Obama transition team was told about 3 audits showing VA misreported wait times

Inspector frustrated with efforts to dire situation

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“Everything is news to the White House. The veterans’ problems are news to the White House until they hear it through the news media,” said Sen. John Cornyn, Texas Republican. “Somebody needs to be in charge at the White House, and somebody needs to start taking responsibility.”

While not mentioning him by name, the inspector general’s transition memo referenced Dr. Michael Kussman, assistant secretary of health under Mr. Bush, who rejected the recommendations for policing wait times.

Reached by phone Tuesday, Dr. Kussman declined to comment. He said he did not recall responding to the inspector general and declined an offer to be provided a copy of the memo.

In a 2008 memo, Dr. Kussman made no secret about his reaction to the third report in as many years into wait time problems. In a letter to the inspector general, he wrote that the report contained “misleading implications and unfounded innuendo.”

Dr. Kussman questioned the inspector general’s methodology and said some problems are inevitable because schedulers are typically the newest and least-experienced staff. “Given the circumstances, errors are inevitable,” he wrote.

While Dr. Kussman acknowledged “levels of imprecision in our waiting times data,” he added that nobody has been able to identify a more effective way to track and monitor wait times for almost 40 million annual appointments.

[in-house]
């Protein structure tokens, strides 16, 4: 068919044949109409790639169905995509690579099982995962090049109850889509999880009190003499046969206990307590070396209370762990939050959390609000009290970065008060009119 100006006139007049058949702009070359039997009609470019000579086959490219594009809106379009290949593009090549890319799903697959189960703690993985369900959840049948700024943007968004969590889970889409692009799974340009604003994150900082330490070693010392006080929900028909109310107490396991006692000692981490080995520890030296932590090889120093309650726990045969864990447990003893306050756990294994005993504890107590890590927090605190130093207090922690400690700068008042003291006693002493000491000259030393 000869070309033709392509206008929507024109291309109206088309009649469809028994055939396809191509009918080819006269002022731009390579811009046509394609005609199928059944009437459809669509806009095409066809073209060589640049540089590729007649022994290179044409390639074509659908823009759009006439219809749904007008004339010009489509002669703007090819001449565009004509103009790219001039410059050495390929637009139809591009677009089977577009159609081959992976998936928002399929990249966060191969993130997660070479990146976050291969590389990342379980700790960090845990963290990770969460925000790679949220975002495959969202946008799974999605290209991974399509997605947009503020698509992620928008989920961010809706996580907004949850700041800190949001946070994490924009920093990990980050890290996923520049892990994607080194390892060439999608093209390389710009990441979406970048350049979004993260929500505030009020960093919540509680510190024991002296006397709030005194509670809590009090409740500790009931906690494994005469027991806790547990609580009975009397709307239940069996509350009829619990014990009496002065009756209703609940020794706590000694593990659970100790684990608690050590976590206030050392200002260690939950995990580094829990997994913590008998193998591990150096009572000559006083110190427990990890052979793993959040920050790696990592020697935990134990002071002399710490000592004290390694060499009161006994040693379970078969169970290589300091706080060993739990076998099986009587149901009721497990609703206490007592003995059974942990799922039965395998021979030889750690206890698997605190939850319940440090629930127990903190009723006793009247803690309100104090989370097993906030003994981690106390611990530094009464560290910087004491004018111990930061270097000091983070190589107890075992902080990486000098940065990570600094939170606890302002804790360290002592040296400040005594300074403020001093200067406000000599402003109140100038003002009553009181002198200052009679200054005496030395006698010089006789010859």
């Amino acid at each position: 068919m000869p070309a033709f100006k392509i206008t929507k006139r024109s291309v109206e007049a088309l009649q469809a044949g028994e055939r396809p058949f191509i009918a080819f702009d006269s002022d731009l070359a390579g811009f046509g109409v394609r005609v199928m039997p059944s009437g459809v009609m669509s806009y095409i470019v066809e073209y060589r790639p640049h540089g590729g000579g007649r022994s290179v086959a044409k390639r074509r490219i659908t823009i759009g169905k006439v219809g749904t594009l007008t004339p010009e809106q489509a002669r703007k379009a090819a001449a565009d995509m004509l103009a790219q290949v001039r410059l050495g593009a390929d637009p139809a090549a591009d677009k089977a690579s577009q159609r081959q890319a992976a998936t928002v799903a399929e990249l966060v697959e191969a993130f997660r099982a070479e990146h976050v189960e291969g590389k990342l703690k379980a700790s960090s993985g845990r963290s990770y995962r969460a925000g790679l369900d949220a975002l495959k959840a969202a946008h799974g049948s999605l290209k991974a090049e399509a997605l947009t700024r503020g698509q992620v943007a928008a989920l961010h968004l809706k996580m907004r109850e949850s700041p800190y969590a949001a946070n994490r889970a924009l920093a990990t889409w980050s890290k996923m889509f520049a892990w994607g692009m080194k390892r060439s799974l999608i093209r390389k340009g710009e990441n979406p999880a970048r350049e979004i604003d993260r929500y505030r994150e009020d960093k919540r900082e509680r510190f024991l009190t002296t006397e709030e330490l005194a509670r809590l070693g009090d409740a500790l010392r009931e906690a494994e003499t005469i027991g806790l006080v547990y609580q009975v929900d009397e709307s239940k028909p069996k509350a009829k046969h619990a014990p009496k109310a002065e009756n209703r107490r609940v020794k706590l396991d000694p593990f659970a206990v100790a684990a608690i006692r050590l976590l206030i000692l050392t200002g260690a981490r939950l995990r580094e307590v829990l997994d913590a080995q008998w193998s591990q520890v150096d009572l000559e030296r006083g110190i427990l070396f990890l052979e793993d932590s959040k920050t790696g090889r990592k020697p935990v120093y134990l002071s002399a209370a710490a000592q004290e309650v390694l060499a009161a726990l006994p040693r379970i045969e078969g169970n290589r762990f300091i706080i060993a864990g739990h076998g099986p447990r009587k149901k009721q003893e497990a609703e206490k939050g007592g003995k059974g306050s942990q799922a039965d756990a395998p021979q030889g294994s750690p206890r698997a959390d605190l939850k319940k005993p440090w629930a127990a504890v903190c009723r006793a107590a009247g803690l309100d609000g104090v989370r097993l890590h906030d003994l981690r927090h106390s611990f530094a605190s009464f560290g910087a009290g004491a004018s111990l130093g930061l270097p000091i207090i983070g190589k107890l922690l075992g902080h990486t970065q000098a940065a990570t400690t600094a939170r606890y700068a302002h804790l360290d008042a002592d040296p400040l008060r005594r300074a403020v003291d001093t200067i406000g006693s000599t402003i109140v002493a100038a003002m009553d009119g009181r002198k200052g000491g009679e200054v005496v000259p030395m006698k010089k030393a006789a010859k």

The inspector general’s office, in a rare public display reflecting just how contentious the wait time issue had become inside VA, fired back: “We can only conclude that VHA’s stated intention to correct recognize and long-standing problems is not sincere,” the watchdog office noted in a 2008 report.

The inspector general made incoming Obama officials aware of the dispute.

“Since the report in 2005, OIG issued reports in 2007 and 2008 concerning these issues, and both subsequent reports confirmed that problems and causes associated with scheduling, waiting times and [electronic waiting lists] are systemic throughout VHA,” the VA’s office of inspector general wrote in a memo to the Obama-Biden transition team weeks after the 2008 election.

Among those who helped oversee the work of the transition for Veterans Affairs was Maryland Lt. Gov. Anthony G. Brown, now a Democratic gubernatorial candidate.

His campaign did not respond to a phone message Wednesday.

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